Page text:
What is the role of calcium in the etiology of prostate cancer?

Updated: Oct 11, 2019
  • Author: Mark A Moyad, MD, MPH; Chief Editor: Edward David Kim, MD, FACS  more...
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Higher milk intake has been shown to be associated with an increased risk of developing advanced prostate cancer. Whether this is related to the high fat or even caloric content in milk or to the amount of calcium, or possibly to increased serum levels of insulin-like growth factor-I (IGF-I), has not been clarified. [84, 85]

Giovannucci et al hypothesized that the high calcium intake could lower 1,25(OH)2 vitamin-D levels, which would promote increased dedifferentiation of the cancer cells. [86] Their examination of the records of 47,750 men who were participating in the Health Professionals Follow-up Study found that dietary or supplemental calcium was independently associated with increased risk. More importantly, calcium intake of greater than 1500 mg daily was associated with lower vitamin D2 levels and a higher risk of developing an aggressive cancer.

Gao et al also provided evidence suggesting that cancer risk is associated with calcium intake, [87] but Severi and colleagues obtained data from the Melbourne Collaborative Cohort Study that did not support this contention. [88] The interpretation of these findings is that calcium is good, but that too much may be harmful.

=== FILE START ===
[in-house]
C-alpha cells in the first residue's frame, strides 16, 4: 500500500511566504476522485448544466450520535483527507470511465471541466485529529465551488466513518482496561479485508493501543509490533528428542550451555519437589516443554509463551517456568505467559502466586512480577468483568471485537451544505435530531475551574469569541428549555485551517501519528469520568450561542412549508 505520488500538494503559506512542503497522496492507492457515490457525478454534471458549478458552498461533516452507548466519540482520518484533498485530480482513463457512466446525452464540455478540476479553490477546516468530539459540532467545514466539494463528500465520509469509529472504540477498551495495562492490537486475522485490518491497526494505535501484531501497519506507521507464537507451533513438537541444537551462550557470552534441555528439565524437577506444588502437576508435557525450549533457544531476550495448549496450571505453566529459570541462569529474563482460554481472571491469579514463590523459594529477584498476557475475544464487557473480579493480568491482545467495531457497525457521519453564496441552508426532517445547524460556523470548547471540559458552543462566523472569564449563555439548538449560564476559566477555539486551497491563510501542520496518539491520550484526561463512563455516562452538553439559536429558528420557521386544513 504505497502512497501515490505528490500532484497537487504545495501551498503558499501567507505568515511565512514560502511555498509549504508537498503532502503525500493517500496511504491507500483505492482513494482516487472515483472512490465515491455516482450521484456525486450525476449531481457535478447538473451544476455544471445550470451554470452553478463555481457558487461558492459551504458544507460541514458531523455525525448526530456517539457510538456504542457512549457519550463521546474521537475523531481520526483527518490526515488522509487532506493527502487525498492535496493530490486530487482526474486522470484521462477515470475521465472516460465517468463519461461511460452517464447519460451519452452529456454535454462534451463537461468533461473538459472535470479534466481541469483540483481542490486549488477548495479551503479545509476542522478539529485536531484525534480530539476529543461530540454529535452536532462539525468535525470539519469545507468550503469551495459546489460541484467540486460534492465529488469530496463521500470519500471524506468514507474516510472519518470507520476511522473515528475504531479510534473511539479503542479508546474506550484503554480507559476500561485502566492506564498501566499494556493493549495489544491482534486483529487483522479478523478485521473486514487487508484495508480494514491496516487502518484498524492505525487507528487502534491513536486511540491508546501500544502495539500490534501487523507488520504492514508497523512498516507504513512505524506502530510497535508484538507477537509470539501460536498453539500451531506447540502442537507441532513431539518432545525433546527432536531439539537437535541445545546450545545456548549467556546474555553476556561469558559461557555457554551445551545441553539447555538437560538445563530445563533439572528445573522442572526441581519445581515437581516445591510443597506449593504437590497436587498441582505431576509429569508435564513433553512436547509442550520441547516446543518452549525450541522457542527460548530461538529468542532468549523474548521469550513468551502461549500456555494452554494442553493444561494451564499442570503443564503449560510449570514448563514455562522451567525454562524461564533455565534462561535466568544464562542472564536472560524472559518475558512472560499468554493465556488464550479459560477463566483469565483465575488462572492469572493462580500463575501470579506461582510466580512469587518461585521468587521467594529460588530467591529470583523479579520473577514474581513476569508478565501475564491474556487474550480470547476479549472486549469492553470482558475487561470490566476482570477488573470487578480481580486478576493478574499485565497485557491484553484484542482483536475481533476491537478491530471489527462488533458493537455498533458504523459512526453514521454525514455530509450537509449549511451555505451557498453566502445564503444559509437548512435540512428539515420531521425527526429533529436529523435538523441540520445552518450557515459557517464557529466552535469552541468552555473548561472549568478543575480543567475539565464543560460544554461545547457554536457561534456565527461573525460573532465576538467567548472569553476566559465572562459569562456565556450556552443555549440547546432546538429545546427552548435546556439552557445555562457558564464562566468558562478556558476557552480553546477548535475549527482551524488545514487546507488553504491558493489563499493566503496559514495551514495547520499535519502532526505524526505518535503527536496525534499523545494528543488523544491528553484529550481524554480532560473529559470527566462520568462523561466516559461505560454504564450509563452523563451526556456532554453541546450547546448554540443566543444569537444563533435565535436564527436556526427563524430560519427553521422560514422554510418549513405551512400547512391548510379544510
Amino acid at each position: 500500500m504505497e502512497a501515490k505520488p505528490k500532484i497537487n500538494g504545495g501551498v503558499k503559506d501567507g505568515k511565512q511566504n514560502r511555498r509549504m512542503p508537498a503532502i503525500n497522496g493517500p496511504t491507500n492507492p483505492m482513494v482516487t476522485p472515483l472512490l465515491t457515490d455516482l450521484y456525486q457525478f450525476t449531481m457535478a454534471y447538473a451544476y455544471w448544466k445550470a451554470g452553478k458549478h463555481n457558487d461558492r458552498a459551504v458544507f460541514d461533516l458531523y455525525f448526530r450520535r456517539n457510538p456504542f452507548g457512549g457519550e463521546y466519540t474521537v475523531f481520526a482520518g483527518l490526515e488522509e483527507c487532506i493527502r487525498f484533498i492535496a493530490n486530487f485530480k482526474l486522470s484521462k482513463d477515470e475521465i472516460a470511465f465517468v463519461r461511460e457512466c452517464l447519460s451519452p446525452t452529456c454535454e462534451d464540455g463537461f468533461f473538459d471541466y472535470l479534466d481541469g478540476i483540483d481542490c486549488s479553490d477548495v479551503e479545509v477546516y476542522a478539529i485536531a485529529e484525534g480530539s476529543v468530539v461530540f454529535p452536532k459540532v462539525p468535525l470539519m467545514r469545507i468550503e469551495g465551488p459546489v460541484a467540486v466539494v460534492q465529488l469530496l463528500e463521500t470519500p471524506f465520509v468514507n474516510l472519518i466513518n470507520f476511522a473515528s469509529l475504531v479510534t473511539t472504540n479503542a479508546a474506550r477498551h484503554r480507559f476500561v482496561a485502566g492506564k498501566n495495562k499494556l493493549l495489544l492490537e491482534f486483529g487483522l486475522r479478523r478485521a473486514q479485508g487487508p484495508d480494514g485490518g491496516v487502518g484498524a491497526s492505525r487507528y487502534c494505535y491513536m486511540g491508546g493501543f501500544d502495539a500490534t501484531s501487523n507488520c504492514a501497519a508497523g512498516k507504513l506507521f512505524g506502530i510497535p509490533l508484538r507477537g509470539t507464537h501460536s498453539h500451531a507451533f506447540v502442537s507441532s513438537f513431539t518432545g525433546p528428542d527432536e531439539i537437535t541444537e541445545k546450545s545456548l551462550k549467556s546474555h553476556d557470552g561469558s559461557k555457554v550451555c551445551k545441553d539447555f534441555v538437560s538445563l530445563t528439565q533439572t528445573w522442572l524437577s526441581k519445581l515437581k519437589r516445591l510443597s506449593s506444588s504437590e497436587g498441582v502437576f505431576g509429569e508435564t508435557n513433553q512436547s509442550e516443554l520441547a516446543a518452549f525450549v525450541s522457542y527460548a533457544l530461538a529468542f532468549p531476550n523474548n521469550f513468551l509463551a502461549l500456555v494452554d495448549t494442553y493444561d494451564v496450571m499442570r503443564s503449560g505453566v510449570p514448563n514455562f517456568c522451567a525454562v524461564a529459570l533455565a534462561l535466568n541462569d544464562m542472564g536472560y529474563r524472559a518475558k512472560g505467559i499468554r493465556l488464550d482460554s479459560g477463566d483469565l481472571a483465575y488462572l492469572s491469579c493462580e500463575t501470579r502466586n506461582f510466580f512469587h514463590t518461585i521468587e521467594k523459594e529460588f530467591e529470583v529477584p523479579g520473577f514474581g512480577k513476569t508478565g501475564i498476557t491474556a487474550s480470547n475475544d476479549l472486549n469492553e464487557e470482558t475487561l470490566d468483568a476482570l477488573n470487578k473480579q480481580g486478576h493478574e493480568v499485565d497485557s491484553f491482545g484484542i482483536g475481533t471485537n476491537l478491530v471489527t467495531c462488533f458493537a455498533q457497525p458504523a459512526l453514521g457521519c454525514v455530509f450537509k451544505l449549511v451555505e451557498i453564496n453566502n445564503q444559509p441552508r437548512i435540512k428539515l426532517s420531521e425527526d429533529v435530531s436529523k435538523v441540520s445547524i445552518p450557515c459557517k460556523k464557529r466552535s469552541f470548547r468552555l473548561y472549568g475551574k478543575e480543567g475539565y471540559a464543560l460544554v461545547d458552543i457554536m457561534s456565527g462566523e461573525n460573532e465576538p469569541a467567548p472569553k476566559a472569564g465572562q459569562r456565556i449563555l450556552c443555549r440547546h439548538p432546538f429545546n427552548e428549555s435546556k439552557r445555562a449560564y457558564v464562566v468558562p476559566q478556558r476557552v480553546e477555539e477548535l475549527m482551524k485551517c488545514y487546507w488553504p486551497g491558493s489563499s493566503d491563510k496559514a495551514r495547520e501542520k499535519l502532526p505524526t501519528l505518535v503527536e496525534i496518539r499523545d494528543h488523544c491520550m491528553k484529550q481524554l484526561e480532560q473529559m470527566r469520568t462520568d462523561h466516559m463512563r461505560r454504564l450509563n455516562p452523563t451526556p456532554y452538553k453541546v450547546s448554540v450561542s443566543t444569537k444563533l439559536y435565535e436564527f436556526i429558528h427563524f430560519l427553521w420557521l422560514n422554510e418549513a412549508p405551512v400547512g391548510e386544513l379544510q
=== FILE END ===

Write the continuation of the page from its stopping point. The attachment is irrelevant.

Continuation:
Consumers and clinicians need to be aware of the increasing fortified and natural sources of calcium in the food supply and ideally should work with a dietician to calculate their average daily intake of dietary calcium from foods and beverages (eg, fish, vegetables, milk alternatives). For example, numerous milk alternatives—such as almond, cashew, hemp, and soy milk—contain 400-500 mg of calcium per 8 ounces.

Randomized trials in the general population (eg, the Women's Health Initiative trials) have shown that many individuals consume the recommended amounts of dietary calcium (1000-1200 mg/day) and thus have no need for dietary supplementation. [43] In addition, normalizing calcium intake using dietary sources carries no significant or consistent increased risk of stone disease compared with excessive intake of calcium supplements, which has been associated with an increased risk of stone disease, as well as constipation.

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